To get this work done satisfactorily requires a very different approach. Traditional project deliverables such as business requirements do not provide the necessary information to design a solution. The sequential approach to building the software (waterfall) does not enable continuous feedback nor does it allow you to get to market quickly with a viable solution.

We have adopted a workshop-based approach to work differently. The consultants call these digital workshops. I have been to many, and they are not very digital. They are a collaboration of many different functional areas coming together in a facilitated environment to define the customer experience and build a process. All of this is done on whiteboards and flip charts with a lot of sticky notes. After days of work, pictures are taken so formal project deliverables can be produced and reviewed. But with only technologists and business people in the room, there is no telling if the process is intuitive to the customer or explainable by support personnel.

For this reason, customer centric engineering should include customers from the beginning and continue throughout the process. This allows constant feedback by those who are supposed to benefit from the change. It is increasingly important in the digital economy, where the pace of change continues to accelerate, that customers be brought along. Such changes must be managed and controlled to allow customers to adapt easily and become comfortable with the new solution.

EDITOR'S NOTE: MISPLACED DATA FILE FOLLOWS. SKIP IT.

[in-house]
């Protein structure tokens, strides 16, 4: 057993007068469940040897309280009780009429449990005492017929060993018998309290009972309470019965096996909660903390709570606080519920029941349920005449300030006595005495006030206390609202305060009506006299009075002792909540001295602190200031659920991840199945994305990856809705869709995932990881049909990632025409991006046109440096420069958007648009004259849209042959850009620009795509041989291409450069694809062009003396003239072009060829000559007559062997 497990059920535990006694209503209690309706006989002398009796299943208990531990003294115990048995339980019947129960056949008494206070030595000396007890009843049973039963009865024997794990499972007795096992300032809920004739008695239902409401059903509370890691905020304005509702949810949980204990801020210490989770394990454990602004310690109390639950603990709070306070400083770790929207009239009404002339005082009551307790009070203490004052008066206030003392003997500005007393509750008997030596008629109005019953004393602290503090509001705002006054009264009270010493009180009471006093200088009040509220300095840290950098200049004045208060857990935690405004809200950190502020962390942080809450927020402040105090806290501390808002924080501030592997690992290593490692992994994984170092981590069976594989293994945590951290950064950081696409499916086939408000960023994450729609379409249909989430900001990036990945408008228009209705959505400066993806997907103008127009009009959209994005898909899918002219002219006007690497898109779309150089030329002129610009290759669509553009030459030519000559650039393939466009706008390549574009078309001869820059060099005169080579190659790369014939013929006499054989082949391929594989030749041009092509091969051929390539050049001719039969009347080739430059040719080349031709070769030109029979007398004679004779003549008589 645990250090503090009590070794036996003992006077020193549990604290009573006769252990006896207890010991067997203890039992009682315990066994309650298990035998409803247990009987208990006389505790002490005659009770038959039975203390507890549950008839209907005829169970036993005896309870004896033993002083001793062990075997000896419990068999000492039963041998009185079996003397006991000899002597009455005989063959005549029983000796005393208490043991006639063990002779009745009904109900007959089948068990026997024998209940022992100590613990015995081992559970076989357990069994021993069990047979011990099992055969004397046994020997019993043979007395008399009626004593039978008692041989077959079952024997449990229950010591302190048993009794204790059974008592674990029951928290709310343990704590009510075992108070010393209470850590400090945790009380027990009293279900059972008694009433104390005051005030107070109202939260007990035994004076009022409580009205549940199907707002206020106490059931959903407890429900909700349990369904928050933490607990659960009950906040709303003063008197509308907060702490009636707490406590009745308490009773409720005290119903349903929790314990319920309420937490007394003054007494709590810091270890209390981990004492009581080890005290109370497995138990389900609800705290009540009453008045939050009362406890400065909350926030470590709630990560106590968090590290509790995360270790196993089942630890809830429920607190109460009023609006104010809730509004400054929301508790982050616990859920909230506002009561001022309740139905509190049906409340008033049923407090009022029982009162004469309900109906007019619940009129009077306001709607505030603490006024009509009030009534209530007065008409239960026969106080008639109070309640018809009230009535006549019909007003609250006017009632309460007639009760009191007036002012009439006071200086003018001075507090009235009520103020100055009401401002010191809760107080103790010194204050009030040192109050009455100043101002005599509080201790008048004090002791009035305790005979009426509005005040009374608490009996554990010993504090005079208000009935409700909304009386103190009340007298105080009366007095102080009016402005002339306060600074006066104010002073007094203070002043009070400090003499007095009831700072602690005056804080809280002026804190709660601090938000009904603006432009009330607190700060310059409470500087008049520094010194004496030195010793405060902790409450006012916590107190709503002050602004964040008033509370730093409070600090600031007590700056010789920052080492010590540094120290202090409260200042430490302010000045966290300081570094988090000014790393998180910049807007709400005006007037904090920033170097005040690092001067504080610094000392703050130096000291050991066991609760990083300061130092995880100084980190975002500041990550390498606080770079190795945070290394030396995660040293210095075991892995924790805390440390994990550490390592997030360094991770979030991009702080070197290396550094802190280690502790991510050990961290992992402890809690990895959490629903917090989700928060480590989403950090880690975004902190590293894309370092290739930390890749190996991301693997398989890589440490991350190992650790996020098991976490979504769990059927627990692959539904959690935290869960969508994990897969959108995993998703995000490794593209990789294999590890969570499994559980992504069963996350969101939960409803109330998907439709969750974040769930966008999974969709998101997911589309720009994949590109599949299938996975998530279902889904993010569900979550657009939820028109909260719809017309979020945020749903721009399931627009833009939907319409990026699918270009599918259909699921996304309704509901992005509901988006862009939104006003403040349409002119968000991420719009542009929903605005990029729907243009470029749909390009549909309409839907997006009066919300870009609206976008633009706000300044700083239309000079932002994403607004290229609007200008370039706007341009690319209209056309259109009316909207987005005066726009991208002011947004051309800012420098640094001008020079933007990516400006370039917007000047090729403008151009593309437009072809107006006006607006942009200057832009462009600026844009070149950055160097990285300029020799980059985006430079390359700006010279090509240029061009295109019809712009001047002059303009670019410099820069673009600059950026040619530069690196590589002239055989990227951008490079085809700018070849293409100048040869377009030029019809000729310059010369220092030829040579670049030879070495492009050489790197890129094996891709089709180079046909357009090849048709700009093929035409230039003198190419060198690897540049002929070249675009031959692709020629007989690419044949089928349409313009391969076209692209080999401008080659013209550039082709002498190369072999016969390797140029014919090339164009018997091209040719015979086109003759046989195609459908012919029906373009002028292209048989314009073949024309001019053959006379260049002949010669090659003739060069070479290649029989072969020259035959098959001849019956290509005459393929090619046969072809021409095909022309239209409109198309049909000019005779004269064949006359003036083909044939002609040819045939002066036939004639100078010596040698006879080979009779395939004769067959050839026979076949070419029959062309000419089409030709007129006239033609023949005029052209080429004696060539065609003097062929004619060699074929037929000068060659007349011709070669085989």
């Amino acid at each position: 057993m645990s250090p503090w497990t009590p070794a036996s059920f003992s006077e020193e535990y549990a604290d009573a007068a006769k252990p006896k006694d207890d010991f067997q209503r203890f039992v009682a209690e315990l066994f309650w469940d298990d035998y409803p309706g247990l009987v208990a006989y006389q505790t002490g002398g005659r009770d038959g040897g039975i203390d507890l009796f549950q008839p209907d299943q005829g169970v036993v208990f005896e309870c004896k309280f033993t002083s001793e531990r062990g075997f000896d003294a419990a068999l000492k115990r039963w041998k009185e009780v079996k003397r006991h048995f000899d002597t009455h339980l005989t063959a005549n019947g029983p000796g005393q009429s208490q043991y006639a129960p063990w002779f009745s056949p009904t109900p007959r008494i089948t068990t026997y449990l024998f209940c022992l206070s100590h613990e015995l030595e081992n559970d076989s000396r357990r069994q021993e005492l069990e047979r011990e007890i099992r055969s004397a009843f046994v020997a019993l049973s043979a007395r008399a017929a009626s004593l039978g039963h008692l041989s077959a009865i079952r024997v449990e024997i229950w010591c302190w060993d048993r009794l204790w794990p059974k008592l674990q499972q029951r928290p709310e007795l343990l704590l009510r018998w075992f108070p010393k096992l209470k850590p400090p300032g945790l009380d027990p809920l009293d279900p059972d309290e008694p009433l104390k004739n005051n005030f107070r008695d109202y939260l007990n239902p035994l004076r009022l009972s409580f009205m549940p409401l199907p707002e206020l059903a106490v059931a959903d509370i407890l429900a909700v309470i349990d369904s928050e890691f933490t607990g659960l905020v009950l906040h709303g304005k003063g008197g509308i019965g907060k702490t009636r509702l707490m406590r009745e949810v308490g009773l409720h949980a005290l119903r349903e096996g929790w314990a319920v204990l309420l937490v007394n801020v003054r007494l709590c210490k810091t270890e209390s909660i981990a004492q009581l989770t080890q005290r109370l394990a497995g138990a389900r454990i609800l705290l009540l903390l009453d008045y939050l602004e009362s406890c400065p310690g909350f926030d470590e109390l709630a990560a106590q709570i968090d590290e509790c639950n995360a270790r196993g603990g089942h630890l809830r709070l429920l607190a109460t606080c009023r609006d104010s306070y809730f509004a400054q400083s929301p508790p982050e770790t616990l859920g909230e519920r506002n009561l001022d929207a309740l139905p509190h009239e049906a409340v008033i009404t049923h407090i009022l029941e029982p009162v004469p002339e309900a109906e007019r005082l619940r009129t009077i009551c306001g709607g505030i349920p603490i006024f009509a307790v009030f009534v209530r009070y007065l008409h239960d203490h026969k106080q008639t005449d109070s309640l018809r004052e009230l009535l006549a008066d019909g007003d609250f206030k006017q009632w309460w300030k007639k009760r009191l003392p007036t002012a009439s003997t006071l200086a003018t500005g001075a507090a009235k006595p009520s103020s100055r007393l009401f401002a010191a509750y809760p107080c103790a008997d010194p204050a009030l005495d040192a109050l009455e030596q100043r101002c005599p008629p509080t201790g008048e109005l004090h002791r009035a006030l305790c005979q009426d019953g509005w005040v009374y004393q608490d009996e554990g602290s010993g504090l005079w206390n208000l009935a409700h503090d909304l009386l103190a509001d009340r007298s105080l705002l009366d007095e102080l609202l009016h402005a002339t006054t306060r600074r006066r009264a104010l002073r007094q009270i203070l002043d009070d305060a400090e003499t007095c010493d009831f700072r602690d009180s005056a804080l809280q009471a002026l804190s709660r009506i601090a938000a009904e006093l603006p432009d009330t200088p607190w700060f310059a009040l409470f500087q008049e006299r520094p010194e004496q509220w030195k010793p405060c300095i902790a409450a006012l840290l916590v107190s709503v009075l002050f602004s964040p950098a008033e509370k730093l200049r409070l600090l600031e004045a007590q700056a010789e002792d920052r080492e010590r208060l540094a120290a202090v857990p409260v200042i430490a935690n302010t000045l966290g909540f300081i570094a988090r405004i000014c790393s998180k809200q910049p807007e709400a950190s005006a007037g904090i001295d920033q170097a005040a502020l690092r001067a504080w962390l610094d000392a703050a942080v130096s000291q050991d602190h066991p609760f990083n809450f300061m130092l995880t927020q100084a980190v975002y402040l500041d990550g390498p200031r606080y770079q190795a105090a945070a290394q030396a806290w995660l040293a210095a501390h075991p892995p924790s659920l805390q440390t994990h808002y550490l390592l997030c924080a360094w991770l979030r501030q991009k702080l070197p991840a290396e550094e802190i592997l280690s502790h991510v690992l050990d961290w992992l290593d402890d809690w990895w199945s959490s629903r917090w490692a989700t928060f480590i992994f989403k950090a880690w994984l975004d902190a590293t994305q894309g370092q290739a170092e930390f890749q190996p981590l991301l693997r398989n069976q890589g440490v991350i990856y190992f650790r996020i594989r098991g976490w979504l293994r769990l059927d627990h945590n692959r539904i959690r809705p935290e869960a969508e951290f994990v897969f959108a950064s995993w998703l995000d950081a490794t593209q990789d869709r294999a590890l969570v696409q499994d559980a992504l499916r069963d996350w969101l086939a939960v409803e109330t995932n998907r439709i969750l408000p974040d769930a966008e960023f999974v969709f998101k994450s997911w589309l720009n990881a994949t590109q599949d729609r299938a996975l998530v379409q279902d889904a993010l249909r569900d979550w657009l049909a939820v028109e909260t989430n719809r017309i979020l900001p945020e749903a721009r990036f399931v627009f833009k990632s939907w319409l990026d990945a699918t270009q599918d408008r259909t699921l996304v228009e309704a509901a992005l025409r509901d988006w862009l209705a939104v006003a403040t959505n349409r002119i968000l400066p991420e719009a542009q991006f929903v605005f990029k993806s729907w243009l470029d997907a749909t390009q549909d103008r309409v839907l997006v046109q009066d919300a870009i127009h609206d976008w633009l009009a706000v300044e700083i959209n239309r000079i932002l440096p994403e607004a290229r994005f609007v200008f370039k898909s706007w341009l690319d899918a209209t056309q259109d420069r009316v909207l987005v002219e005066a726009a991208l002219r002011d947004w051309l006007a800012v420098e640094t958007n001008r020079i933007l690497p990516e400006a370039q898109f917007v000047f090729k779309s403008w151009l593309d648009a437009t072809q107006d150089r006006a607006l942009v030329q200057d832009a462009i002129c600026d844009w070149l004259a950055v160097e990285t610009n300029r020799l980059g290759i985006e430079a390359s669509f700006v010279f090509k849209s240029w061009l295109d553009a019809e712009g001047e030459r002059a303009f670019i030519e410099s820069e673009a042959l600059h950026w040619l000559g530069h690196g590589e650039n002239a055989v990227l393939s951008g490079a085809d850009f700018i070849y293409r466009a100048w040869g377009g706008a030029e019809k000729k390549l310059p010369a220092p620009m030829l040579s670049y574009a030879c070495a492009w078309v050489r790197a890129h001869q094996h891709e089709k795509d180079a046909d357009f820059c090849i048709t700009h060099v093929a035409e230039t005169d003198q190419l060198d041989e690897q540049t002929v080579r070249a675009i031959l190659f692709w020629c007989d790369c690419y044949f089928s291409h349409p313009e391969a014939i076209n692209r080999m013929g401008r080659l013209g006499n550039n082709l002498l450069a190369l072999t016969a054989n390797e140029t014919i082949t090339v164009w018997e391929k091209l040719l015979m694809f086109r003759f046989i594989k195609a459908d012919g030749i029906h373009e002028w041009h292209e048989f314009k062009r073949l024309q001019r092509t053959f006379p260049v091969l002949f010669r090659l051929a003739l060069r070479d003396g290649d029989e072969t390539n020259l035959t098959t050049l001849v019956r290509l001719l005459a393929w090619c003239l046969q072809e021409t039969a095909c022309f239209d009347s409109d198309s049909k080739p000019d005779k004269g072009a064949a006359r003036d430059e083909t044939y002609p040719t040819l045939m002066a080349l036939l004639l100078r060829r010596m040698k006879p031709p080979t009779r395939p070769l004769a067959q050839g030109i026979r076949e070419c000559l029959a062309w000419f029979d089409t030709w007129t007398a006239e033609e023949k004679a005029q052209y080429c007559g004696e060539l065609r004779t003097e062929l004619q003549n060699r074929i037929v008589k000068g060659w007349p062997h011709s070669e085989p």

Successful product launches also give adequate attention to employees. They need to be trained on how to use the new technology and data-enabled process to enable them to support both the process and the customer. If a process becomes too complicated, employees can’t explain it and customers become dissatisfied, an uncomfortable situation all around.

Therefore, the most productive workshops include employees and customers working together to implement changes. As those most impacted by the change, their input and buy-in is essential for success. In the end, if customers and employees are comfortable, the experience works and no one needs to turn up the heat.

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Christopher Higgins

About Christopher Higgins

Christopher Higgins is the Chief Information Officer of US Bank. He leads an organization of 4,300 employees and is responsible for the development and delivery of software solutions and the Company's technology infrastructure. Prior to joining US Bank, Christopher held a variety of Technology, Operations, Information Security, Disaster Recovery, Merger and Acquisition, Risk Management, Corporate Audit and Change Management executive roles at Bank of America during his 20 year tenure.